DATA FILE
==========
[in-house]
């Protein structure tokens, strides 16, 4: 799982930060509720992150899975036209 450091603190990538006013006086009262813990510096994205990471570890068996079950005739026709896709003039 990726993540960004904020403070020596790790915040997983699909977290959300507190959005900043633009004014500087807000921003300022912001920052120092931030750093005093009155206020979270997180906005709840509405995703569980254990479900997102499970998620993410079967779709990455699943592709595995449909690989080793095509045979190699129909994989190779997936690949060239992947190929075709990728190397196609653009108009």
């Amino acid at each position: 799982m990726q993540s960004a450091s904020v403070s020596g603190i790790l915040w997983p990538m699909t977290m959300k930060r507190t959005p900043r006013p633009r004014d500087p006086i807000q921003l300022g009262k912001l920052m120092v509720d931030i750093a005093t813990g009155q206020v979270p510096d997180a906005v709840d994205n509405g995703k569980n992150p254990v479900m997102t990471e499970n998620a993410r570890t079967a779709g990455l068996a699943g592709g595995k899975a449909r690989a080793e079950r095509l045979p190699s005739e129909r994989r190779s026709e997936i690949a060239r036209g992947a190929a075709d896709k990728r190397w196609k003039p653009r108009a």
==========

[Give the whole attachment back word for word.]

[in-house]
């Protein structure tokens, strides 16, 4: 799982930060509720992150899975036209 450091603190990538006013006086009262813990510096994205990471570890068996079950005739026709896709003039 990726993540960004904020403070020596790790915040997983699909977290959300507190959005900043633009004014500087807000921003300022912001920052120092931030750093005093009155206020979270997180906005709840509405995703569980254990479900997102499970998620993410079967779709990455699943592709595995449909690989080793095509045979190699129909994989190779997936690949060239992947190929075709990728190397196609653009108009």
């Amino acid at each position: 799982m990726q993540s960004a450091s904020v403070s020596g603190i790790l915040w997983p990538m699909t977290m959300k930060r507190t959005p900043r006013p633009r004014d500087p006086i807000q921003l300022g009262k912001l920052m120092v509720d931030i750093a005093t813990g009155q206020v979270p510096d997180a906005v709840d994205n509405g995703k569980n992150p254990v479900m997102t990471e499970n998620a993410r570890t079967a779709g990455l068996a699943g592709g595995k899975a449909r690989a080793e079950r095509l045979p190699s005739e129909r994989r190779s026709e997936i690949a060239r036209g992947a190929a075709d896709k990728r190397w196609k003039p653009r108009a």